On this CD you will find images of the pages of the three volume set "Genealogies of Kentucky Families" published by the Genealogical Publishing Company. These books contain family history articles that originally appeared between 1903 and 1965 in the "Filson Club History Quarterly" and the "Register of the Kentucky Historical Society." The articles in the second publication include every bible record and genealogical fragment published in the register. This CD references approximately 51,000 individuals and covers the entire state of Kentucky. An alphabetical name index is included. CD #185, $29.99.

Marriage Index: New York #2, 1740s-1880s

This CD indexes nearly 100,000 individuals who were married in the state of New York from the mid 1700s to the late 1800s. On the CD are the names of both spouses, the date of marriage, and the source of the original marriage record. Some records include residence, occupation, age, names of parents, and the name of the individual who performed the marriage. These records were collected from a variety of sources including church records, newspapers, census records, and state vital records. An alphabetical name index is included on the CD. CD #402, $29.99.

Marriage Index: Massachusetts, 1633-1850

This Family Archive CD indexes approximately 837,500 individuals who were married in the state of Massachusetts between 1633 and 1850. The CD identifies the names of both spouses, the date of marriage, and the location of the marriage. Records indexed may not be comprehensive for the time and region covered. An alphabetical name index is included. CD #231, $29.99.

Revolutionary War Soldiers and Sailors, 1775-1782

This CD contains images of the pages from all seventeen volumes of Massachusetts Soldiers and Sailors in the Revolutionary War. (NOTE: Massachusetts) The materials date from 1775 to 1782 and follow the military careers of Massachusetts soldiers and sailors and their commanding officers. Together, the military records reference approximately 688,000 individuals. CD #147, $39.99

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Jeanne Tanghe

The Family History Center now has the following resources available:

We also have another computer (486) with Windows, Microsoft Works, PAF 2.31 and PAF 3.0.

Come in to see our new room addition and use all the resources we now have.

The hours are:

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by David Abrahams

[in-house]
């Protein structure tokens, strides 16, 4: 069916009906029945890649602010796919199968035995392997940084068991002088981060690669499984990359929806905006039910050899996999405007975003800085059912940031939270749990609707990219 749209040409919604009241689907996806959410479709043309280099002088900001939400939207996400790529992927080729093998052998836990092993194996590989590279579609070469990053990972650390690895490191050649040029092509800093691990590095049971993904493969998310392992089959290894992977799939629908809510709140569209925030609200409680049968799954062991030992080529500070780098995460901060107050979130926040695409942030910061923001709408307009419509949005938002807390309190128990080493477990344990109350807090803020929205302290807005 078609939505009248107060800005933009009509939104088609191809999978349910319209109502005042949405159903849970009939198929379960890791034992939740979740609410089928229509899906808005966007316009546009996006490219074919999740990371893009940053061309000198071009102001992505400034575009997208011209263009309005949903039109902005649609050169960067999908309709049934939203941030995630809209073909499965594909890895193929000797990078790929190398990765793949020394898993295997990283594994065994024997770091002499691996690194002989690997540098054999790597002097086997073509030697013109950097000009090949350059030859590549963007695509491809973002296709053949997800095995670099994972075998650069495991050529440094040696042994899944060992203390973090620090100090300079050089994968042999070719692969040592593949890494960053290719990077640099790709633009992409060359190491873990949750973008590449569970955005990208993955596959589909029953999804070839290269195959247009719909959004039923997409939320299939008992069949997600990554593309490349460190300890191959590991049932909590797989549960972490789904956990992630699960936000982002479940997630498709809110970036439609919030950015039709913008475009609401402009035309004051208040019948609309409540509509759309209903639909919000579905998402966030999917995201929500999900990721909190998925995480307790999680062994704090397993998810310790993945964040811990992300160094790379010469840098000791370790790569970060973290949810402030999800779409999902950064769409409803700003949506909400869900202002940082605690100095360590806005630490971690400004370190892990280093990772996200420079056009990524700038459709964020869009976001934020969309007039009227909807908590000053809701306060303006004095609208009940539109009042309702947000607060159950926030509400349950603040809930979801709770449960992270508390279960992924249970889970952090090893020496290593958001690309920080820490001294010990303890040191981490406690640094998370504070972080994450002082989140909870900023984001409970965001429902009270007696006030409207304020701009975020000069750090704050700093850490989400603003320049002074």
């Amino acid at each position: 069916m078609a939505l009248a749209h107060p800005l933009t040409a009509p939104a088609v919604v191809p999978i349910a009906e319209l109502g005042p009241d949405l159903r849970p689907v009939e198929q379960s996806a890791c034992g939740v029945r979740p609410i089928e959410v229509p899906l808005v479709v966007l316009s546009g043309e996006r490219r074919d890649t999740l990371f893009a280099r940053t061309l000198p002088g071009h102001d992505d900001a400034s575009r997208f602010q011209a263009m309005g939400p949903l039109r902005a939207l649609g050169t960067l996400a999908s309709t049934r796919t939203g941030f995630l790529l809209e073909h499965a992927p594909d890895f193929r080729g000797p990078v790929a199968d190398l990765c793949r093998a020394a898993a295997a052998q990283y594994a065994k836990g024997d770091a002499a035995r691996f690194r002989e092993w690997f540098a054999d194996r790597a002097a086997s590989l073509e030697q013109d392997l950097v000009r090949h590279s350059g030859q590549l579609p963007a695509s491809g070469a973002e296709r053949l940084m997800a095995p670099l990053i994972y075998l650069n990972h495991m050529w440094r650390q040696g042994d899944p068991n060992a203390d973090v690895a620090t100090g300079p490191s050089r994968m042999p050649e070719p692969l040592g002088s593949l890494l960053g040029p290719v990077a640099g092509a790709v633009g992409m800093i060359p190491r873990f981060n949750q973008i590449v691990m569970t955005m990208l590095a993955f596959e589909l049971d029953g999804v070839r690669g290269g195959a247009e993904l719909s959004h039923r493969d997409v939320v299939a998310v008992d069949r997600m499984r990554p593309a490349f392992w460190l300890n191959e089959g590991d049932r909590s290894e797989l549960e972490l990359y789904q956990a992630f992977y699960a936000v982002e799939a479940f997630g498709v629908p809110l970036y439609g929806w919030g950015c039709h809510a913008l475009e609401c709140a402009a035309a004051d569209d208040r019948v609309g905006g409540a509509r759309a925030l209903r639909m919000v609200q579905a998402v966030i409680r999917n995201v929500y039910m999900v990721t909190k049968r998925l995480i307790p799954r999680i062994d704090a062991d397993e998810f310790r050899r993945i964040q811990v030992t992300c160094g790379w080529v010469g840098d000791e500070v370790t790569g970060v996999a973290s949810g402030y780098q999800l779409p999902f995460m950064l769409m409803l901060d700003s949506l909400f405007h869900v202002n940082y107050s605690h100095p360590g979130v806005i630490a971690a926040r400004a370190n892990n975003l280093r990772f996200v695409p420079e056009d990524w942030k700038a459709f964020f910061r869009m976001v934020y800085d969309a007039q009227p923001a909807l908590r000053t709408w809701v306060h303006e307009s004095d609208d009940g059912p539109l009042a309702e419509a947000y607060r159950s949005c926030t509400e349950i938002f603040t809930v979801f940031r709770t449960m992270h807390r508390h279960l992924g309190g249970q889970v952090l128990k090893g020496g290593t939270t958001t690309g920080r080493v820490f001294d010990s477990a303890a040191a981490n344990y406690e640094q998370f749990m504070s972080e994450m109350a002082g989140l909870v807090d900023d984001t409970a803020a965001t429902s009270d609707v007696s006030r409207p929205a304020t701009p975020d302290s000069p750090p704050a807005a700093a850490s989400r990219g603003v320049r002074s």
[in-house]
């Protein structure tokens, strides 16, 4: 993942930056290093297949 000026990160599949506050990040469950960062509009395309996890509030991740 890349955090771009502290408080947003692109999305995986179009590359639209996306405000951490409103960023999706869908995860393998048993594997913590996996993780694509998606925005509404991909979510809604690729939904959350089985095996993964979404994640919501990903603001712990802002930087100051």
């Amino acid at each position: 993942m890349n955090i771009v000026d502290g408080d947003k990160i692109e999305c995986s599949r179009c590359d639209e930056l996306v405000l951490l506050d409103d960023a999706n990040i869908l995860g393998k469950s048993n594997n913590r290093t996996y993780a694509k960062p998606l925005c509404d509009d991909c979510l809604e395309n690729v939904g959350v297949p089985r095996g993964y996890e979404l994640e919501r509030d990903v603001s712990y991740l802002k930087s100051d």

1997 California Family Researcher’s Directory

The CSGA has just published a new directory that will be an invaluable aid to genealogists doing research in California. The book is divided into seven sections. The first section is a "master" (alphabetical) list of all entries. This includes genealogy societies, historical societies, and other related organizations. Information includes the group’s name, mailing address, meeting day and time (if available), a contact phone number (if available) and county. All of the following sections are sorted by county: Section Two is an alphabetical listing of the same organizations. Section Three consists of organizations with an ethnic, nationalistic or religious emphasis. Section Four consists of organizations with a patriotic or lineage emphasis. Section Five is a listing of repositories where one is likely to find genealogical collections. Section Six lists groups offering newsletters and is also sorted by county. Section Seven consists of computer-oriented groups. The book is available from L-AGS, and is priced at $15. If you would like a copy of this directory, please contact David Abrahams or Robbie Robinson.

Genetic Connections

This is a guide to documenting your individual and family health history. The book "was written to help you document your family’s health history and prepare a family health pedigree - a one-page representation of you and your family’s health history." This book is a tool to help you accomplish this important task. The book is divided into three units. The first unit discusses genes, chromosomes, inheritance of diseases and physical traits, etc. The second unit discusses the systems of the body with information on the structures and functions of each system. The third unit contains step-by-step instructions for creating your family health pedigree and helps you to keep accurate, current health files for your family. The price of the book is $27 to L-AGS members. However, in order to obtain this price, we must order a case of thirteen copies. If you would like to have a copy of "Genetic Connections", please contact David Abrahams or Robbie Robinson.

NOTE: Copies of both books will be available for examination at the October General Meeting.

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by David Abrahams

I have gleaned the following information from the California State Genealogical Alliance (CSGA) monthly Legislative Reports. Iris Carter Jones, the Legislative "Watchdog" for CSGA, publishes a monthly report currently available in an electronic format and printed for display at L-AGS meetings.

Beginning in January of 1997, the California State Viewing Room was reopened, but with limitations. One must call for an appointment, which is only thirty minutes in duration, to view the Indexes. There was not much of an outcry about this time constraint, because we know that the ‘Indexes’ can be viewed at the California Room in Sacramento, and many research libraries throughout the State.

The ‘Indexes’ have been made available on microfiche by the State and have been sold to the public for many years. These microfiche will continue to be available, but, according to information provided at a recent CSGA Board meeting, only through 1995. The State has no interest in providing 1996 and future years on microfiche.